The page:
It’s always dangerous to engage in stereotypes, but there’s usually a lot of truth in those stereotypes, confusing as they may be at times. For example, at the same time many foreigners complain about the “loud, ugly American” when we visit their countries, they also complain that we’re way too friendly to them when they visit here.
Yes, in their eyes, we’re way too friendly. (If you’re like me, this makes no sense at all, but I’ll try to explain it below.)
This isn’t an imaginary projection that I’ve placed upon Western European travelers visiting America, like I made this stuff up just for the sake of this story. There are literally hundreds of articulate and professionally produced YouTube travel videos coming from all corners of the earth, and the 99.9% consensus of first-time European travelers (mostly Western European) who have visited the states say the exact same thing, that they’re very uncomfortable with the openness and warmth of the typical American.
However, after being here for a while, thinking about it for a bit, after getting used to it, almost all eventually conclude that, “It may bother some of us first visiting America, but I think it’s kind of nice!”
What kind of cultural upbringing, what kind of history, would predispose someone towards negative feelings related to basic friendliness and good cheer? The answer? They just don’t trust us. And they don’t trust each other in their home countries.
They’re not only uncomfortable with the friendly shopkeeper here asking “How are you doing!?” when you first enter the store, even though that’s a simple courtesy of the retail business in the U.S. (supposedly British shopkeepers treat their customers like shit), they’re also uncomfortable with anyone asking about their wellness, because in their view, why should this person give a crap about me anyway? They’re just being phony. They don’t mean it. They don’t really care about me.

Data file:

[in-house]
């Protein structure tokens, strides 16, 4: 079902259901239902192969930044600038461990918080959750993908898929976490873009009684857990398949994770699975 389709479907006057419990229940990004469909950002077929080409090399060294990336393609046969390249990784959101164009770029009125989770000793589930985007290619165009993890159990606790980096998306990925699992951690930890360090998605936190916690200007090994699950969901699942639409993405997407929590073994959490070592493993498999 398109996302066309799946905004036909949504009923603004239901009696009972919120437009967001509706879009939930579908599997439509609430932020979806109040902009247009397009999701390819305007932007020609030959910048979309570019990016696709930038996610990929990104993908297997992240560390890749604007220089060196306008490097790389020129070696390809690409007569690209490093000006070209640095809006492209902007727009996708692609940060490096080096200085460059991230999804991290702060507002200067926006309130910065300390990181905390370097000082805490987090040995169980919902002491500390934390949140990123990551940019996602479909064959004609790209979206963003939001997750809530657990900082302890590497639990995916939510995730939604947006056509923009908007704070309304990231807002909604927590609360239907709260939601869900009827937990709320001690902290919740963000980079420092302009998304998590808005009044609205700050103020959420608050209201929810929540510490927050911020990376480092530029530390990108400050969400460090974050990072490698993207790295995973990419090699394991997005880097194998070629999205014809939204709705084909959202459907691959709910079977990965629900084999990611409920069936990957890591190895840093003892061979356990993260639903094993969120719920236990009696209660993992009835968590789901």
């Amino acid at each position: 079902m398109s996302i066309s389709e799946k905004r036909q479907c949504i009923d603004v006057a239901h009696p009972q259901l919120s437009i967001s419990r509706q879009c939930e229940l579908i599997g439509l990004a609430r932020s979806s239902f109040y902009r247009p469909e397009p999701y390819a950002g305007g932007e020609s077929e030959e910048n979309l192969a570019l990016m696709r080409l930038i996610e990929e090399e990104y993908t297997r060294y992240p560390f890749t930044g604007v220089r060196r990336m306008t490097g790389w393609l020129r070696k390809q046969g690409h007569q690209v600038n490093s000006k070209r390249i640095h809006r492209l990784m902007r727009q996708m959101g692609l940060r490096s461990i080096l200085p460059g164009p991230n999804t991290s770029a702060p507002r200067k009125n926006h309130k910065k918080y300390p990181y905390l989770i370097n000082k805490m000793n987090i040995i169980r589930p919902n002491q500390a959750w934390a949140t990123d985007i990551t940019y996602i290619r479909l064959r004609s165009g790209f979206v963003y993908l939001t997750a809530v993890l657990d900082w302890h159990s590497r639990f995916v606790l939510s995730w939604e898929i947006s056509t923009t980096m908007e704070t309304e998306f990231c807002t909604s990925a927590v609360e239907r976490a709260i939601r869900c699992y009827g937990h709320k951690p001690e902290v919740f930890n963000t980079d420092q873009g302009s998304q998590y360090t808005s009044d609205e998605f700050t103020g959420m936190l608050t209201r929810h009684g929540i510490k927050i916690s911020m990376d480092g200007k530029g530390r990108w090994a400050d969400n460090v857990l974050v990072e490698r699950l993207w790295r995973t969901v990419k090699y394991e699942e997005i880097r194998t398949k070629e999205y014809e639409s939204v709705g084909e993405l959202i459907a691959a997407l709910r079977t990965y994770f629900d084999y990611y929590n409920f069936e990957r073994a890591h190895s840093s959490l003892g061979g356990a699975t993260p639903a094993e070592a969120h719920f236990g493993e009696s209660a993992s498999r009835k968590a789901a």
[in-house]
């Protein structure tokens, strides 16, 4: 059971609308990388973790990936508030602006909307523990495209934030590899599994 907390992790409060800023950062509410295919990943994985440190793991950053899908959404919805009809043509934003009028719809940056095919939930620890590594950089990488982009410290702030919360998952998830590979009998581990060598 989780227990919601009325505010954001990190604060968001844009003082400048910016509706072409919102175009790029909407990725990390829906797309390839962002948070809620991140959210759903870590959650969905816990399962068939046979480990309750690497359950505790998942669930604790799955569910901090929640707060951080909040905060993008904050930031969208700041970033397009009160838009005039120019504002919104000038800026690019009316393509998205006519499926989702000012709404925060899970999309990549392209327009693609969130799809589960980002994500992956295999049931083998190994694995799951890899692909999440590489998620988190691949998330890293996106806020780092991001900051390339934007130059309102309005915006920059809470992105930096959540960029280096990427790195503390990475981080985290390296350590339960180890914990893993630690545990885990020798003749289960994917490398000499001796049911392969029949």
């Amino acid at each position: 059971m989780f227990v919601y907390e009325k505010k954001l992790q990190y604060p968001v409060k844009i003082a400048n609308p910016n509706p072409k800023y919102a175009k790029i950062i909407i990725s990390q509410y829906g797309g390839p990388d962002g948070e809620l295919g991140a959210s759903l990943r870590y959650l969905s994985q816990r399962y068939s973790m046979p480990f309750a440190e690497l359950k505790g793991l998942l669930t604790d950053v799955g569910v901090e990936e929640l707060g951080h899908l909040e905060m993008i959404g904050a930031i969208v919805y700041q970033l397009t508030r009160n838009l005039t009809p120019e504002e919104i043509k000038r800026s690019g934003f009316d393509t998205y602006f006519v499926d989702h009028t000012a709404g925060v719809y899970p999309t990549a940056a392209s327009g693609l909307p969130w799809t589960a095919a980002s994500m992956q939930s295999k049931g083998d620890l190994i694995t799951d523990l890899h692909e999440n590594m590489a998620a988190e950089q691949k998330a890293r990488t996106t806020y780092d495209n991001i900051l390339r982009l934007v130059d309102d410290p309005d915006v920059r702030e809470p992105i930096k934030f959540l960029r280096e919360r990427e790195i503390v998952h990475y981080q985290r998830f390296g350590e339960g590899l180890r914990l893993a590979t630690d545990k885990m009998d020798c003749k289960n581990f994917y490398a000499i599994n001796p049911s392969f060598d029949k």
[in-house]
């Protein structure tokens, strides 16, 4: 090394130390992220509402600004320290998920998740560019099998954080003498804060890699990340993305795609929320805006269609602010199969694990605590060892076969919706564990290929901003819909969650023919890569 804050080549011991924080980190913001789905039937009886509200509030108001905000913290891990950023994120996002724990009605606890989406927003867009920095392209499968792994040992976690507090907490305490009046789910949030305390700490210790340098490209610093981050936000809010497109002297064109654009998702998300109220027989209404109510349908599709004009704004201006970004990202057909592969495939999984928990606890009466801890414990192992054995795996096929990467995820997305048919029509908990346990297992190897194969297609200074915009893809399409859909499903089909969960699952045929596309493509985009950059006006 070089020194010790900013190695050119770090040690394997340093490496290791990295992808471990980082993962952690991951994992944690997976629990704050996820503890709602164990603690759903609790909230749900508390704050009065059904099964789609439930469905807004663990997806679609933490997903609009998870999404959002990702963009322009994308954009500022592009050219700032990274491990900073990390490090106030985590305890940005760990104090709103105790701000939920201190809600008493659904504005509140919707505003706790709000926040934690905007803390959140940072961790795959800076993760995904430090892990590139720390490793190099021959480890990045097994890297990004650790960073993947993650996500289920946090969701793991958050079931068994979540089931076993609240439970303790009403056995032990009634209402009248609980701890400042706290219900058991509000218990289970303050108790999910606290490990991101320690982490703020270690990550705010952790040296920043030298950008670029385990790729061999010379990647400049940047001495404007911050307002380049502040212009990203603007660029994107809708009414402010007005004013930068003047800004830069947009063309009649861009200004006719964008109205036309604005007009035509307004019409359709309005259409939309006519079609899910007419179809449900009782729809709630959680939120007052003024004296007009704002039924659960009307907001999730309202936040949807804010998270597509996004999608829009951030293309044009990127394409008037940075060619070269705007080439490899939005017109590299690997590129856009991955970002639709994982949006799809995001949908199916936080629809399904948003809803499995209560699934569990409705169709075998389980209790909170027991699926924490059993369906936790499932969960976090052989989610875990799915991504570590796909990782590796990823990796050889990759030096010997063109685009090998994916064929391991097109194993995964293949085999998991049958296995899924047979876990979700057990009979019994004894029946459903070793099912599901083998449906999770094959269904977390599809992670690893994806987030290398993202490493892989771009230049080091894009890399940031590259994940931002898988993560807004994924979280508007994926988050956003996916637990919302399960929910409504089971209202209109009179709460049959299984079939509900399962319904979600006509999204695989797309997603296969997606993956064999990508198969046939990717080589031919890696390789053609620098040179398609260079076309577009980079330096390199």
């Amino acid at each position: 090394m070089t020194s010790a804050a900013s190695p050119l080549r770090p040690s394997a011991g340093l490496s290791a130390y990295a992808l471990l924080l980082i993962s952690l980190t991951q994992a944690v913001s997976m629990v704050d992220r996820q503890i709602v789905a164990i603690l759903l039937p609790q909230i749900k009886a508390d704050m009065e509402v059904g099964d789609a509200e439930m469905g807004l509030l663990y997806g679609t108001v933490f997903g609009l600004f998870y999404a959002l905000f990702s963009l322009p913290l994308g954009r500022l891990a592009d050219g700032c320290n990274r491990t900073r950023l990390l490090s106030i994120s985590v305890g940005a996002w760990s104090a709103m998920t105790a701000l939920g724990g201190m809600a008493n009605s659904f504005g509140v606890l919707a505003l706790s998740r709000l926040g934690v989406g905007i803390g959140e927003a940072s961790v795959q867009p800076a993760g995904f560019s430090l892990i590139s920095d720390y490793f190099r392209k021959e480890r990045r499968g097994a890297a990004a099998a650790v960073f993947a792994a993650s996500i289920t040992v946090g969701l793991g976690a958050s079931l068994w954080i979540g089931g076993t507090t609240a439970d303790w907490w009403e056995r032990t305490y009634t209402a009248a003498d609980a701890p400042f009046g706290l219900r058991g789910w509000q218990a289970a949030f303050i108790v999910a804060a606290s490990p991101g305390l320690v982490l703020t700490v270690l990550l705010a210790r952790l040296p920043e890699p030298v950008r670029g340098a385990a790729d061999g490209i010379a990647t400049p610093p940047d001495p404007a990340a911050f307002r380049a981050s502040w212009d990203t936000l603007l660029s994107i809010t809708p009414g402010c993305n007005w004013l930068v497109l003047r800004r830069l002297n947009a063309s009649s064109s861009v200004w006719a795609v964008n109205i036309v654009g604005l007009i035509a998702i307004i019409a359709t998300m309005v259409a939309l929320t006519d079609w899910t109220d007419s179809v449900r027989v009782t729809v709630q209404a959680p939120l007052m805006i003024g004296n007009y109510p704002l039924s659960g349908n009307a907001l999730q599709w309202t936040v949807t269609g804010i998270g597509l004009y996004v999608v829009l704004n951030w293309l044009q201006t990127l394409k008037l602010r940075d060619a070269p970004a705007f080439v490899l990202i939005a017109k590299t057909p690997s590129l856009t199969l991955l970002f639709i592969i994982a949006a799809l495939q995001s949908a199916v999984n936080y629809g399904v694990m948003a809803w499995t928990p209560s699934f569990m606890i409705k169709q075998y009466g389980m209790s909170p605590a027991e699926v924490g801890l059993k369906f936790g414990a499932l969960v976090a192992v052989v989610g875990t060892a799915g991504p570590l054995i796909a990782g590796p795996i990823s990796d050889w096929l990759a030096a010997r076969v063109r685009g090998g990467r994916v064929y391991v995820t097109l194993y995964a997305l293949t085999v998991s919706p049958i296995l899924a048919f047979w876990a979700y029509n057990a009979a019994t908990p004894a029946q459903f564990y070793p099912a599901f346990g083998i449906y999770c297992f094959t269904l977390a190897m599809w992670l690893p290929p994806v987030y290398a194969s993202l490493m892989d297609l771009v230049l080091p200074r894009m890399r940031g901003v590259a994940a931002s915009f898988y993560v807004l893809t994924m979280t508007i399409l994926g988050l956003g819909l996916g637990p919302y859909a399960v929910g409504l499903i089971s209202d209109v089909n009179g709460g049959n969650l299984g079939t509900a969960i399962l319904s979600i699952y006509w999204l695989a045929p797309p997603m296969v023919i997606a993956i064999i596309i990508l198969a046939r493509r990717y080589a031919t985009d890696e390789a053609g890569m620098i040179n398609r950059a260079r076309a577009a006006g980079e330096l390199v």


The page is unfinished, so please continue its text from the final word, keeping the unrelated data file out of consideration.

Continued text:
In a way they may be right, that we don’t totally care, but we care enough to ask in the first place, and we sure care enough to want to open our hearts and arms to those we first meet to make them feel welcome, safe and loved while they visit our country. Even total strangers, and those who haven’t yet learned to appreciate the effort and sincerity behind our efforts, and the very basis of our American spirit.
Interestingly, the two other major areas of “complaint” about America from Western European tourists (the women) is that many of our toilet stalls have a little gap in the door so they can be seen sitting there, and the other complaint?
Too many American flags all over the place, as if patriotism and loving your country is a bad thing.
I applaud and welcome those who want to visit this magnificent country of ours. You are welcome here! We will continue to demonstrate our love and patriotism. That’s not changing one little bit.
But maybe we’ll fix those toilets for you.